Sperling has authored or co-authored over 200 technical papers and 12 books, including “Two Billion Cars” (Oxford University Press, 2009). In 2010, he received The Heinz Award for addressing global change caused by the impact of human activities and natural processes on the environment.

This year is the 22nd year of the Blue Planet Prize. Previous recipients include: David R. Brower, chairman of the Earth Island Institute; Lester R. Brown, founder and president of the Worldwatch Institute; Paul R. Ehrlich, director of the Center of Conservation Biology at Stanford University; James Hansen, recently retired director of the U.S. NASA Goddard Institute for Space Studies; and Jane Lubchenco, under secretary of commerce for oceans and atmosphere and administrator for the U.S. National Oceanic and Atmospheric Administration.

Also honored as a Blue Planet Prize recipient this year is Taroh Matsuno, principal scientist at the Research Institute for Global Change, Japan Agency for Marine-Earth Science and Technology.

Sperling will travel to Tokyo for the awards ceremony on Oct. 30 and give a commemorative lecture on Oct. 31.

About the Blue Planet Prize

The Blue Planet Prize was established in 1992 by the Asahi Glass Foundation of Tokyo. The award’s name was inspired by remarks of Russian cosmonaut Yuri Gagarin, the first human in space, who observed that our blue planet is beautiful and we should work to preserve it. The Asahi Glass Foundation named the prize in the hope that “our blue planet will be a shared asset capable of sustaining human life far into the future.” http://www.af-info.or.jp/en/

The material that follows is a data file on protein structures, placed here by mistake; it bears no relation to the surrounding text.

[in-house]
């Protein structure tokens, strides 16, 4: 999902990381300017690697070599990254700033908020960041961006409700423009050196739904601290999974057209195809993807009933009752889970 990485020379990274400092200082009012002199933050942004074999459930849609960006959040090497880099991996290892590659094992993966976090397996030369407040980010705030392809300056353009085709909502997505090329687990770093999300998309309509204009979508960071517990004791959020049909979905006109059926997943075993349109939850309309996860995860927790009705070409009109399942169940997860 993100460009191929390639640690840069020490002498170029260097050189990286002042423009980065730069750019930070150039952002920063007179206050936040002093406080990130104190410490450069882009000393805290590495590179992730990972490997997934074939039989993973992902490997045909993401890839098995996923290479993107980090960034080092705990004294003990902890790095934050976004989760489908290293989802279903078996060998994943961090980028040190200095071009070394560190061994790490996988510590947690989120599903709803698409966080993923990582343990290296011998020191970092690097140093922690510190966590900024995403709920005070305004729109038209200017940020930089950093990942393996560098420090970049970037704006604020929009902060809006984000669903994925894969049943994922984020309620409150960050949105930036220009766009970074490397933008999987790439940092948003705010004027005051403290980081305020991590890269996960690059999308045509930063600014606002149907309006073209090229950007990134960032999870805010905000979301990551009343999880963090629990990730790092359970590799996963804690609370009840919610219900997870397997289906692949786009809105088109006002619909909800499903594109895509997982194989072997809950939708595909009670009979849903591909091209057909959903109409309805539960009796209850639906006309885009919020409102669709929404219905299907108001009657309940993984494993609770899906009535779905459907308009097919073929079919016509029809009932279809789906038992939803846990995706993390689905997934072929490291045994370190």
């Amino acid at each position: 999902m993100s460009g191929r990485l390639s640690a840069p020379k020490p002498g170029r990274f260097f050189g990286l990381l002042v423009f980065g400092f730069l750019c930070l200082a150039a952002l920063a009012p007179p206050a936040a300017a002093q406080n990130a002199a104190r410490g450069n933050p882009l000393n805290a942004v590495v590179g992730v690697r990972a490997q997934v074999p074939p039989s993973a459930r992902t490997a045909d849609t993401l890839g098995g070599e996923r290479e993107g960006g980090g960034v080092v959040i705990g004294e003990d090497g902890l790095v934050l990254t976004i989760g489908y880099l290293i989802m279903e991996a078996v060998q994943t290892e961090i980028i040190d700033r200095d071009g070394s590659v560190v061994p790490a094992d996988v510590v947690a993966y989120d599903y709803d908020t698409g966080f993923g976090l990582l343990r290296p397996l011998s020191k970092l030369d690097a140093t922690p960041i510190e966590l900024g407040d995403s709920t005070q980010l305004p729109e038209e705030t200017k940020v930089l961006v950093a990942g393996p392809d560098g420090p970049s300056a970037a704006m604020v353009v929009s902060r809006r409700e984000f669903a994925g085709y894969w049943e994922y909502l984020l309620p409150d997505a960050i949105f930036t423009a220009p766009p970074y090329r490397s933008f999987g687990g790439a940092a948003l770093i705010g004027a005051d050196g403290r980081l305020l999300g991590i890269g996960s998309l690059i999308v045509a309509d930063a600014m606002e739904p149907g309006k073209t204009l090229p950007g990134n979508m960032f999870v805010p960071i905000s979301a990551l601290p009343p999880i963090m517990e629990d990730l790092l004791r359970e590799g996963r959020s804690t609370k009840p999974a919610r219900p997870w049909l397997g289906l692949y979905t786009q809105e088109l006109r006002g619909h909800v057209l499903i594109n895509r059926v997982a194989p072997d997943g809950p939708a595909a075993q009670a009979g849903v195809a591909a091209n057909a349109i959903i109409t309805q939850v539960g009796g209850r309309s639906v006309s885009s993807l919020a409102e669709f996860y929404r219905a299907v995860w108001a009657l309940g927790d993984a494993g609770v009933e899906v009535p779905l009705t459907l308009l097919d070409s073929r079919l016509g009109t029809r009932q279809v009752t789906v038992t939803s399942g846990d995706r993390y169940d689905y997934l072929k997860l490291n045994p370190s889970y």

About UC Davis

For more than 100 years, UC Davis has been one place where people are bettering humanity and our natural world while seeking solutions to some of our most pressing challenges. Located near the state capital, UC Davis has more than 33,000 students, over 2,500 faculty and more than 21,000 staff, an annual research budget of over $750 million, a comprehensive health system and 13 specialized research centers. The university offers interdisciplinary graduate study and more than 100 undergraduate majors in four colleges — Agricultural and Environmental Sciences, Biological Sciences, Engineering, and Letters and Science. It also houses six professional schools — Education, Law, Management, Medicine, Veterinary Medicine and the Betty Irene Moore School of Nursing.